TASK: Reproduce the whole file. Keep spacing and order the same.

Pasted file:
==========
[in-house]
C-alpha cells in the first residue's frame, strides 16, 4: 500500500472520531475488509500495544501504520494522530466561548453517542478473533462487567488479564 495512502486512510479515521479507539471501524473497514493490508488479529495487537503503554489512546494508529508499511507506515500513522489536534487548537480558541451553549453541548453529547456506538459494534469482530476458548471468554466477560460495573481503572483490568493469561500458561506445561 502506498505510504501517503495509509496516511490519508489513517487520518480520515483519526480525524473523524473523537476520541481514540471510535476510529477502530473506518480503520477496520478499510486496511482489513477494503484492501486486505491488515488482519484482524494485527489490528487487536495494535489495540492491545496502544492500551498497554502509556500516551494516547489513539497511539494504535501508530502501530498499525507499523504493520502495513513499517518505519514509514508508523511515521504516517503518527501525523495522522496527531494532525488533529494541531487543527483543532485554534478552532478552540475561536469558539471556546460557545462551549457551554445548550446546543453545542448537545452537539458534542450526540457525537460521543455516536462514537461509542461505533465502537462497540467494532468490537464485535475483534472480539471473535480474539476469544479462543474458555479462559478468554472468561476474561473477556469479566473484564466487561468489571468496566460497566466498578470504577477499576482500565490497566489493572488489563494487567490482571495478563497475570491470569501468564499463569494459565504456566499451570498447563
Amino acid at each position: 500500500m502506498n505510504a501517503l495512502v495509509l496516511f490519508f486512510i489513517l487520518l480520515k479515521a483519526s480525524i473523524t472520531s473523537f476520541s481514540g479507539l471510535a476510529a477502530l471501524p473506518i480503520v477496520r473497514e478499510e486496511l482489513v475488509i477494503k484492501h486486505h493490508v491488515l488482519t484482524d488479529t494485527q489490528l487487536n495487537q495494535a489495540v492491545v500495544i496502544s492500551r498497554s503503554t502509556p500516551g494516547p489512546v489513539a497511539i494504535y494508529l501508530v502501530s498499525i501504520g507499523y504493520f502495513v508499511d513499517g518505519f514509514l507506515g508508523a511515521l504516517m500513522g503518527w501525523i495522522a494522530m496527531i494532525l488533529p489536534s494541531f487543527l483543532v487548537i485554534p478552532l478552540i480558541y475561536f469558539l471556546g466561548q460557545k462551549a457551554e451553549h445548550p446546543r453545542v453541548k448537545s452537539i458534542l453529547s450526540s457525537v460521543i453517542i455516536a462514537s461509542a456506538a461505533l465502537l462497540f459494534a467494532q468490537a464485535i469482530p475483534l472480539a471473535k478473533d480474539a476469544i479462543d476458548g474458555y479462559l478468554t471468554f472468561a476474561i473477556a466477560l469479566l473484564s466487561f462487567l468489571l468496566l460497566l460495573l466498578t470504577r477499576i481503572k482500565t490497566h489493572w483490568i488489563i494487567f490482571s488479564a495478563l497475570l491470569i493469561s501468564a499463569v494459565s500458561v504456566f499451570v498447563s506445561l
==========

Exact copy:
[in-house]
C-alpha cells in the first residue's frame, strides 16, 4: 500500500472520531475488509500495544501504520494522530466561548453517542478473533462487567488479564 495512502486512510479515521479507539471501524473497514493490508488479529495487537503503554489512546494508529508499511507506515500513522489536534487548537480558541451553549453541548453529547456506538459494534469482530476458548471468554466477560460495573481503572483490568493469561500458561506445561 502506498505510504501517503495509509496516511490519508489513517487520518480520515483519526480525524473523524473523537476520541481514540471510535476510529477502530473506518480503520477496520478499510486496511482489513477494503484492501486486505491488515488482519484482524494485527489490528487487536495494535489495540492491545496502544492500551498497554502509556500516551494516547489513539497511539494504535501508530502501530498499525507499523504493520502495513513499517518505519514509514508508523511515521504516517503518527501525523495522522496527531494532525488533529494541531487543527483543532485554534478552532478552540475561536469558539471556546460557545462551549457551554445548550446546543453545542448537545452537539458534542450526540457525537460521543455516536462514537461509542461505533465502537462497540467494532468490537464485535475483534472480539471473535480474539476469544479462543474458555479462559478468554472468561476474561473477556469479566473484564466487561468489571468496566460497566466498578470504577477499576482500565490497566489493572488489563494487567490482571495478563497475570491470569501468564499463569494459565504456566499451570498447563
Amino acid at each position: 500500500m502506498n505510504a501517503l495512502v495509509l496516511f490519508f486512510i489513517l487520518l480520515k479515521a483519526s480525524i473523524t472520531s473523537f476520541s481514540g479507539l471510535a476510529a477502530l471501524p473506518i480503520v477496520r473497514e478499510e486496511l482489513v475488509i477494503k484492501h486486505h493490508v491488515l488482519t484482524d488479529t494485527q489490528l487487536n495487537q495494535a489495540v492491545v500495544i496502544s492500551r498497554s503503554t502509556p500516551g494516547p489512546v489513539a497511539i494504535y494508529l501508530v502501530s498499525i501504520g507499523y504493520f502495513v508499511d513499517g518505519f514509514l507506515g508508523a511515521l504516517m500513522g503518527w501525523i495522522a494522530m496527531i494532525l488533529p489536534s494541531f487543527l483543532v487548537i485554534p478552532l478552540i480558541y475561536f469558539l471556546g466561548q460557545k462551549a457551554e451553549h445548550p446546543r453545542v453541548k448537545s452537539i458534542l453529547s450526540s457525537v460521543i453517542i455516536a462514537s461509542a456506538a461505533l465502537l462497540f459494534a467494532q468490537a464485535i469482530p475483534l472480539a471473535k478473533d480474539a476469544i479462543d476458548g474458555y479462559l478468554t471468554f472468561a476474561i473477556a466477560l469479566l473484564s466487561f462487567l468489571l468496566l460497566l460495573l466498578t470504577r477499576i481503572k482500565t490497566h489493572w483490568i488489563i494487567f490482571s488479564a495478563l497475570l491470569i493469561s501468564a499463569v494459565s500458561v504456566f499451570v498447563s506445561l